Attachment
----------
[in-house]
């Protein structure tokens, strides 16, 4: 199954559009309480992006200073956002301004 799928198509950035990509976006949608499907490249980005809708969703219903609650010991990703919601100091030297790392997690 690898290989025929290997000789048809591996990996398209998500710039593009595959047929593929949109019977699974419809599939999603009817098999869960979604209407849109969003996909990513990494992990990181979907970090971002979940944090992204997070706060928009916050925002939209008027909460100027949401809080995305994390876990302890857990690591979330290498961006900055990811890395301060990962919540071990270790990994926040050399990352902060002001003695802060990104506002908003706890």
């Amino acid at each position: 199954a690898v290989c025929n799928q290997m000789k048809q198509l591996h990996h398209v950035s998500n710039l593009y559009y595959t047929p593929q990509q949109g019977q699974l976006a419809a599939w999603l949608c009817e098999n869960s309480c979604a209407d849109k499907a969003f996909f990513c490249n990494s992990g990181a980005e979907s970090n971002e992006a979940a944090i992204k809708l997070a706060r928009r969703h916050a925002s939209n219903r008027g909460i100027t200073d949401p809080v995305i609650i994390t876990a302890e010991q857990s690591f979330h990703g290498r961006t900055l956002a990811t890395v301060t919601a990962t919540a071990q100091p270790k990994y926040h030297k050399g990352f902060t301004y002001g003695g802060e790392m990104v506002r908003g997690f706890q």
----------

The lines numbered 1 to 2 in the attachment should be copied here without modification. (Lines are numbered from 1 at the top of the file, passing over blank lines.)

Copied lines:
[in-house]
């Protein structure tokens, strides 16, 4: 199954559009309480992006200073956002301004 799928198509950035990509976006949608499907490249980005809708969703219903609650010991990703919601100091030297790392997690 690898290989025929290997000789048809591996990996398209998500710039593009595959047929593929949109019977699974419809599939999603009817098999869960979604209407849109969003996909990513990494992990990181979907970090971002979940944090992204997070706060928009916050925002939209008027909460100027949401809080995305994390876990302890857990690591979330290498961006900055990811890395301060990962919540071990270790990994926040050399990352902060002001003695802060990104506002908003706890």